One of the teams from Quality International School, Yaoundé, has been declared overall winner of the Science Technology Engineering & Mathematics (STEM) Prize 2018. This was disclosed on Saturday 8th December, at the Happy Ending Ceremony, at S.T. Muna Foundation, Yaoundé. At the closing event, the best team was awarded a trophy, and a cheque of FCFA 1,500,000, to help them commence the implementation of their project, ‘Hemo Android Mobile Application.’
The 1st runners up from Government Bilingual High School (GBHS) Kumbo, Bamenda backed home FCFA 1,000,000, for their worthwhile project captioned ‘Fighting Deforestation by Substituting Wood with Mini Biogas Plants in Restaurants by 2019 in Kumbo, North West Region of Cameroon.’ The 2nd runners up, from ICT University, Yaoundé, returned with FCFA 750,000, by virtue of their project titled, ‘Mediquick: Mobile Application to Ease Access to Healthcare Information.’
The 4th and 5th prizes had with them a package of FCFA 500,000 each. These 2 prizes went to another team from Quality International School, Yaoundé, and to Complexe Scolaire Adventiste, Odza, Yaoundé, based on their respective projects on ‘E-Learning – Mobile Application’ and ‘The Catalytic Dry Reforming of Plastic Waste to Bio-Fuel.’
Top 5 finalists at Happy Ending Ceremony, awaiting proclamation of final results.
Saturday’s event came on the heels of about 8 months of preparation, culminating in a 3-day training camp prior to the awards. Sessions on career development, project writing, fundamentals of entrepreneurship, field visits, and more — featured on the menu. Certificates of participation were also handed to all 21 finalists. Besides, each finalist went home with an allowance of FCFA 25,000. Individual prizes were equally presented, like that of most dynamic participant (to Judithe Yametuh from GBHS Kumbo, Bamenda) and that of youngest participant, to the 10-year old Nora Akonjang (from Quality International School, Yaoundé).
The S.T. Muna Foundation, Yaoundé, which hosted the event brought together hundreds of STEM enthusiasts, local media houses, and other dignitaries across borders. Prominent were Tassah Academic Complex, Yaoundé (who displayed their robotics outdoors), Lydole (a musician and slam poet of international repute), Mrs. Kum Ursula (the impresario, and teacher by profession), and Sophie Ngassa Fon Nsoh (seasoned TechWoman, STEM advocate and brain behind Center for Youth Empowerment & Economic Development (CYEED)).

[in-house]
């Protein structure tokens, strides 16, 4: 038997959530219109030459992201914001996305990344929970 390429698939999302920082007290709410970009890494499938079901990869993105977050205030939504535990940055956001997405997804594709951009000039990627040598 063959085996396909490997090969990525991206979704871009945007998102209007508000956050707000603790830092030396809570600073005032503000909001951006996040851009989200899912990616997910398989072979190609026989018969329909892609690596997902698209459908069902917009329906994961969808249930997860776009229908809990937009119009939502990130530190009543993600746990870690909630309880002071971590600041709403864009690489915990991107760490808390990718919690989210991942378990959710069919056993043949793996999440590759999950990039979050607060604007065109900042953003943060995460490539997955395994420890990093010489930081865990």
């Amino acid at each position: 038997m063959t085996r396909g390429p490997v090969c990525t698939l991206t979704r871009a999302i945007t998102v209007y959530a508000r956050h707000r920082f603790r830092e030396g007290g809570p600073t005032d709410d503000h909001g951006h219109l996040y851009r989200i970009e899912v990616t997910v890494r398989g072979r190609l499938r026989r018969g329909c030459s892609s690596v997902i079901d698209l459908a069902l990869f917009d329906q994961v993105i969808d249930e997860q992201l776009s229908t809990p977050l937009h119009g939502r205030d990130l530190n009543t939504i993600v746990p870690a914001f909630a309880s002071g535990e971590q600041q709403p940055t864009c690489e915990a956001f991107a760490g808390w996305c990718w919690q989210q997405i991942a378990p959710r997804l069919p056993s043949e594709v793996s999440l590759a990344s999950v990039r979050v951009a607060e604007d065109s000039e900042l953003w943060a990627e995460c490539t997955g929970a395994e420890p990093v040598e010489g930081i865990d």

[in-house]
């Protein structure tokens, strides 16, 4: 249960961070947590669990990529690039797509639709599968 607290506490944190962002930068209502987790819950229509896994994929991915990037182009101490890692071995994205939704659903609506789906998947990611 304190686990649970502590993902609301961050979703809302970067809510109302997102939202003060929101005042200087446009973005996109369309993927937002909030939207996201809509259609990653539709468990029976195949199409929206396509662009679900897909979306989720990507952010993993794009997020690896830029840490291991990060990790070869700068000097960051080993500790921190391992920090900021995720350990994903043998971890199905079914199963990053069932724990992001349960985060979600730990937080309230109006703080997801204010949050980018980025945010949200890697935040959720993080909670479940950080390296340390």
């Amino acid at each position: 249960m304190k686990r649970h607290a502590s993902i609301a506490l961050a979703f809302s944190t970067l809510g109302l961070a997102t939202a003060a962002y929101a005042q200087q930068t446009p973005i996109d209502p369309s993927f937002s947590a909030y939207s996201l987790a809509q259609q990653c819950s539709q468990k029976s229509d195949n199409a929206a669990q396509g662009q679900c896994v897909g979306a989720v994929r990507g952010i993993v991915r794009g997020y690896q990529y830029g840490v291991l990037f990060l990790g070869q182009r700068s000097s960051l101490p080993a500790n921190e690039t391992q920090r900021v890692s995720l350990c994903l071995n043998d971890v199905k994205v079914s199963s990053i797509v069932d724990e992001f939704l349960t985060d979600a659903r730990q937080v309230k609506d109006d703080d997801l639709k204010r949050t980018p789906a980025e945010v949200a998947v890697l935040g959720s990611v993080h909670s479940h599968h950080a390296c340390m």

In her keynote discourse, Dr. Felicitas Atabong Mokom (Dean, School of Information Technology, Catholic University Institute Buea (CUIB)) was upbeat that 26 of the 30 countries worldwide with the lowest median age, were from Sub-Saharan Africa (including Cameroon (at 18.5years)). And thus a demographic dividend worth harnessing.
‘This means that we must prioritize the empowerment of our youth. If we are to advance this nation – this continent, we must engage them such that they discover and pursue their respective passions, culminating in them becoming the best version of themselves’, Dr. Atabong asserted.
She however regretted that Cameroon was ranked 111th out of 126 countries in the 2018 Global Innovation Index, and wondered whether that could not have been due to barriers instilled in the minds of youths regarding STEM education? As such, she urged educationists to present the subject in a way that inspires curiosity in the daily adventures which students/youths go through.
Acknowledging that it was rare to find a country nowadays with a national agenda, present or futuristic, that does not include objectives referring specifically to STEM initiatives, Dr. Atabong emphasized that, consensus holds that STEM was essential in finding solutions to the economic, social, and environmental challenges in today’s world.
Dr. Atabong concluded by admonishing that, ‘for those who began the journey [of STEM] or are contemplating doing so here in the future or in some similar venture — keep in mind as you navigate your chosen endeavour — [that] nothing in life is to be feared. It is to be understood. Solve a real problem, and the world is yours.’
Apologizing that the STEM Prize 2017 didn’t hold because the Anglophone Crisis exempted 2 Regions from participating due to restricted access to internet, Dr. Fuein Vera Kum (Economic policy Analyst at Denis and Lenora Foretia Foundation — who spearheaded the STEM Prize 2018 project team) expressed immeasurable joy at the successful end of this year’s edition.
‘We are happy for these young Cameroonian minds because they have proven to us that they are innovative and [that] they are ready’, she revealed. ‘We are looking forward to the next edition in 2019 with so much hope,…joy, and…enthusiasm’, Dr. Fuein divulged.